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Mr. BROWN of Ohio. Mr. President, I ask unanimous consent the order for the quorum call be rescinded.
The PRESIDING OFFICER. Without objection, it is so ordered.
Mr. BROWN of Ohio. Mr. President, today we remember September 11, 2001, 11 years ago, a Tuesday like today was, a beautiful day like today was, but a day of horror incited by a hateful ideology. We, of course, cannot afford to forget what happened, but let's remember what can happen when Americans come together.
On this national day of remembrance we honor those who lost their lives 11 years ago, the daughters and sons, mothers and fathers, sisters and brothers from various walks of life and avenues of faith. We honor the families of the victims. We honor the survivors. We honor the courageous civil servants and first responders, most of them union members, who lost their lives and suffered illnesses because of their selflessness. We salute the servicemembers and their families who sacrificed so much since these tragic events.
More than a decade later we all remember where we were on that clear Tuesday morning. I remember feeling the fear and uncertainty when gathering my staff at a location near the Capitol. Regardless of where we were on that fateful day, whether speaking English with a Brooklyn accent or as a first generation American learning English as a second language or those of you from the Midwest who perhaps speak with a bit of a Midwestern accent--although Midwesterners do not have an accent--we all came together. Regardless of where we worked--in a manufacturing plant in Cleveland or a farm near Lima--we came together. This is this spirit or solidarity we reaffirm today.
Today we must come together again and focus on moving forward as one nation in spite of our differences.
I suggest the absence of a quorum.
The PRESIDING OFFICER. The clerk will call the roll.
The assistant legislative clerk proceeded to call the roll.
Mr. BROWN of Ohio. Mr. President, I ask unanimous consent to dispense with the quorum call.
The PRESIDING OFFICER. Without objection, it is so ordered.
SECOND ANNIVERSARY OF THE CHEVROLET CRUZE
Mr. BROWN of Ohio. This weekend, I believe it was Saturday, I was in Lordstown, OH, celebrating the 2-year anniversary of the first Chevy Cruze that came off the Lordstown GM Chevy plant line. I was there the day the first Cruze came out. The first three cars--painted red, white, and blue--represented the determination of workers and that company and the Nation to succeed to bounce back, despite national naysayers who were willing to stand idly by while our economy stalled.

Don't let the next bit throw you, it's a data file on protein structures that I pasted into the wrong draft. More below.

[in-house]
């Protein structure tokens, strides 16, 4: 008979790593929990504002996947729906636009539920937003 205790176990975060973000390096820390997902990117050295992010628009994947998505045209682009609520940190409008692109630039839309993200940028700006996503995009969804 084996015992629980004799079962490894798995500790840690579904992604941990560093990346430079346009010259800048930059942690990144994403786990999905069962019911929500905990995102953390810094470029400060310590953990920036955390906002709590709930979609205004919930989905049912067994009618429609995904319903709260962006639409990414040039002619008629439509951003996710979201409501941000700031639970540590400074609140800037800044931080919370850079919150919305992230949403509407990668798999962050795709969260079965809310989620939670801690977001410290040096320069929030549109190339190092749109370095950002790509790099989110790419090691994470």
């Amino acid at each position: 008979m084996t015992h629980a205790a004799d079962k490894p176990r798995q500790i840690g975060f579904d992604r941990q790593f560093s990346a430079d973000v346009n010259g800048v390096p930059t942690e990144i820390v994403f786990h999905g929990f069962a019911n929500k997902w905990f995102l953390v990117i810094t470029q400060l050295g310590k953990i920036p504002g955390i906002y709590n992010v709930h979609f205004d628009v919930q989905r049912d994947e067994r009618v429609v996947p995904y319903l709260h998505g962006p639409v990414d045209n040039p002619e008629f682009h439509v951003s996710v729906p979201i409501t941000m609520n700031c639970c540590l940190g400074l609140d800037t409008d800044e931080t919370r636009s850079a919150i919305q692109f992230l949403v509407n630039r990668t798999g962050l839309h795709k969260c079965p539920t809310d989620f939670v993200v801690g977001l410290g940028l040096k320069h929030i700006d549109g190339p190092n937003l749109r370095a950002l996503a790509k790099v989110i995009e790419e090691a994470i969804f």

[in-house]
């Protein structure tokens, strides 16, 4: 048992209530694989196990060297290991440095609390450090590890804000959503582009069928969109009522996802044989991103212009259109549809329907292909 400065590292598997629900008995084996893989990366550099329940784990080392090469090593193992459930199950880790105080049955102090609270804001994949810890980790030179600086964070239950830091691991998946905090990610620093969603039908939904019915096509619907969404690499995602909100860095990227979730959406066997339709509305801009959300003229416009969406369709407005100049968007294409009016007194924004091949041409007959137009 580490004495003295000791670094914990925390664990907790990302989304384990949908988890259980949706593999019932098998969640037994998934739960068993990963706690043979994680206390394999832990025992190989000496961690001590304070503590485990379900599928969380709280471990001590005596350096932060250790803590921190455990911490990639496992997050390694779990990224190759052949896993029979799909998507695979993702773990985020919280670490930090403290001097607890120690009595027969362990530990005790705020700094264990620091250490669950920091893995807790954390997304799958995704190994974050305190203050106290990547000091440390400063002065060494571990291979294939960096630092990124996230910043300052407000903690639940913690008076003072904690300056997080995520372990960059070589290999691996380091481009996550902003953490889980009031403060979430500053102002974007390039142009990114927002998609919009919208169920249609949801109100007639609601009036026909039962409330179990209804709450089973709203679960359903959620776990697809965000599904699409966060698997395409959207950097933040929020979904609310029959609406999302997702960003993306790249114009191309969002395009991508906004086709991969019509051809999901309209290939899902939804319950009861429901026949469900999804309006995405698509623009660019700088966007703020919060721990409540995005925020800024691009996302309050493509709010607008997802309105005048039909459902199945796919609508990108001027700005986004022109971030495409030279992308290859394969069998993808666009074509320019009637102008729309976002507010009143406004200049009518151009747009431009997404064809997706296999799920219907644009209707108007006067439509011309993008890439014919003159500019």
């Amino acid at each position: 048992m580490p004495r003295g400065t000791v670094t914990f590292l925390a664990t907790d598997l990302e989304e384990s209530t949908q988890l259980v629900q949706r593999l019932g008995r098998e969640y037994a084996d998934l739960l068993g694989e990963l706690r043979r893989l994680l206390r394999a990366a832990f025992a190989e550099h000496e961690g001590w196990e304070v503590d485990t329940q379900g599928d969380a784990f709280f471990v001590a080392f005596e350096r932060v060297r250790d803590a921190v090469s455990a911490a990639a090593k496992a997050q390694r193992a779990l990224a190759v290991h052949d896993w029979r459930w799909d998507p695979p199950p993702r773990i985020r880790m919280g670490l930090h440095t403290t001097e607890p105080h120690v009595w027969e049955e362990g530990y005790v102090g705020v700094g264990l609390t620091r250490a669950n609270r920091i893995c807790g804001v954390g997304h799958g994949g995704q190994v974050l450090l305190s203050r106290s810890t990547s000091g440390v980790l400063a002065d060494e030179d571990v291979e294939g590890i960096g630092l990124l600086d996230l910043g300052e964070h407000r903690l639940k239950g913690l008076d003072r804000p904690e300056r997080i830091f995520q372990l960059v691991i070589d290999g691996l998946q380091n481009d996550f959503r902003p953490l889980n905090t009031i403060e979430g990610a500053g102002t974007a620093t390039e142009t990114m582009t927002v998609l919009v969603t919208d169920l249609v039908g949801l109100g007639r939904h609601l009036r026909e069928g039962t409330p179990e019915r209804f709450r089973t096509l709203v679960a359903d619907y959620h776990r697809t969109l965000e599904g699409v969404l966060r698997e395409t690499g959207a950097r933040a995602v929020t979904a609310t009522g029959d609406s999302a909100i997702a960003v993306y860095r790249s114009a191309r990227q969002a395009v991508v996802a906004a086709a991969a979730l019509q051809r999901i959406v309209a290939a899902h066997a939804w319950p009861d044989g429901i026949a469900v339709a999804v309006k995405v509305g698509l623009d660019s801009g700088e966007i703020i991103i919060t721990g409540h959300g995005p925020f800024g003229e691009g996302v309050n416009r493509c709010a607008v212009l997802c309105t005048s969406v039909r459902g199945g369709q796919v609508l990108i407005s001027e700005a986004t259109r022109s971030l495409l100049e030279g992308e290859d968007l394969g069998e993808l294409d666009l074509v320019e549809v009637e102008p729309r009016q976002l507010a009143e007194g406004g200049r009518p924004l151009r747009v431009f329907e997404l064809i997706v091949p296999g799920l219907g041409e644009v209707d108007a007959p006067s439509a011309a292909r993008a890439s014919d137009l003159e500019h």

We read it in newspapers, saw it on television, heard it on the radio how some elected officials not only wanted to turn their back on an industry that has provided middle-class wages, college educations, homes, and cars to millions of Americans, but a number of elected officials wanted to bet against the American automotive industry.
During the height of the economic crisis, when American manufacturing was sputtering--and the Presiding Officer knows the statistics because he paid attention in his State of Alaska, which is not so much a manufacturing State but a State that contributes a lot to manufacturing. The Presiding Officer knows what has happened in this country. From 2000 to 2010, we lost 5 million manufacturing jobs. That was one-third of all the manufacturing jobs in this country. Six thousand plants closed in the United States in that decade. Since 2010--and more on that in a moment--because of the auto rescue and because we have a Federal Government that is willing to enforce trade laws, we have seen a growth of 500,000 manufacturing jobs, the first time we have seen month-to-month manufacturing job growth for almost every month for 2-plus years. It is the first time since 1999 this country has actually seen any manufacturing job growth.
Some said: Let the industry go bankrupt. A Presidential candidate said--I believe his words to Detroit were along the lines of drop dead; that wasn't something we wanted to do, to do anything to help that industry. They were willing to let the auto industry go bankrupt and then see what happened.